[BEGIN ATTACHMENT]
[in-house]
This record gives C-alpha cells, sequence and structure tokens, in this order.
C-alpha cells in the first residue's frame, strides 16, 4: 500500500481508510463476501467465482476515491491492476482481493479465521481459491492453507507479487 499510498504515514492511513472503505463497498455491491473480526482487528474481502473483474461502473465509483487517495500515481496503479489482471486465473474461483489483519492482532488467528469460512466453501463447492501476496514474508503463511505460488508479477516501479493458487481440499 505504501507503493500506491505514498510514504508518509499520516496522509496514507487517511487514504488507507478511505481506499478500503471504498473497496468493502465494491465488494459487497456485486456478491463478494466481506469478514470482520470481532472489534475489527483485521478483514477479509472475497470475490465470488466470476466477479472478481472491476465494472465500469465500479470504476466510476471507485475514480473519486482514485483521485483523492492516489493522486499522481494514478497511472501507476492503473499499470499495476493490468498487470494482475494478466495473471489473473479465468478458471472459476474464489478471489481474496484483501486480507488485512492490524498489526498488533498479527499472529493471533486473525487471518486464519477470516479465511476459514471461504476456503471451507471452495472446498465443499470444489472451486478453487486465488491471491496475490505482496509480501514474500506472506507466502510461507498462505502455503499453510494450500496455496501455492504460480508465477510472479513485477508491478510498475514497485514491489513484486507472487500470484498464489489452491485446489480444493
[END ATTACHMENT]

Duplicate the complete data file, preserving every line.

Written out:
[in-house]
This record gives C-alpha cells, sequence and structure tokens, in this order.
C-alpha cells in the first residue's frame, strides 16, 4: 500500500481508510463476501467465482476515491491492476482481493479465521481459491492453507507479487 499510498504515514492511513472503505463497498455491491473480526482487528474481502473483474461502473465509483487517495500515481496503479489482471486465473474461483489483519492482532488467528469460512466453501463447492501476496514474508503463511505460488508479477516501479493458487481440499 505504501507503493500506491505514498510514504508518509499520516496522509496514507487517511487514504488507507478511505481506499478500503471504498473497496468493502465494491465488494459487497456485486456478491463478494466481506469478514470482520470481532472489534475489527483485521478483514477479509472475497470475490465470488466470476466477479472478481472491476465494472465500469465500479470504476466510476471507485475514480473519486482514485483521485483523492492516489493522486499522481494514478497511472501507476492503473499499470499495476493490468498487470494482475494478466495473471489473473479465468478458471472459476474464489478471489481474496484483501486480507488485512492490524498489526498488533498479527499472529493471533486473525487471518486464519477470516479465511476459514471461504476456503471451507471452495472446498465443499470444489472451486478453487486465488491471491496475490505482496509480501514474500506472506507466502510461507498462505502455503499453510494450500496455496501455492504460480508465477510472479513485477508491478510498475514497485514491489513484486507472487500470484498464489489452491485446489480444493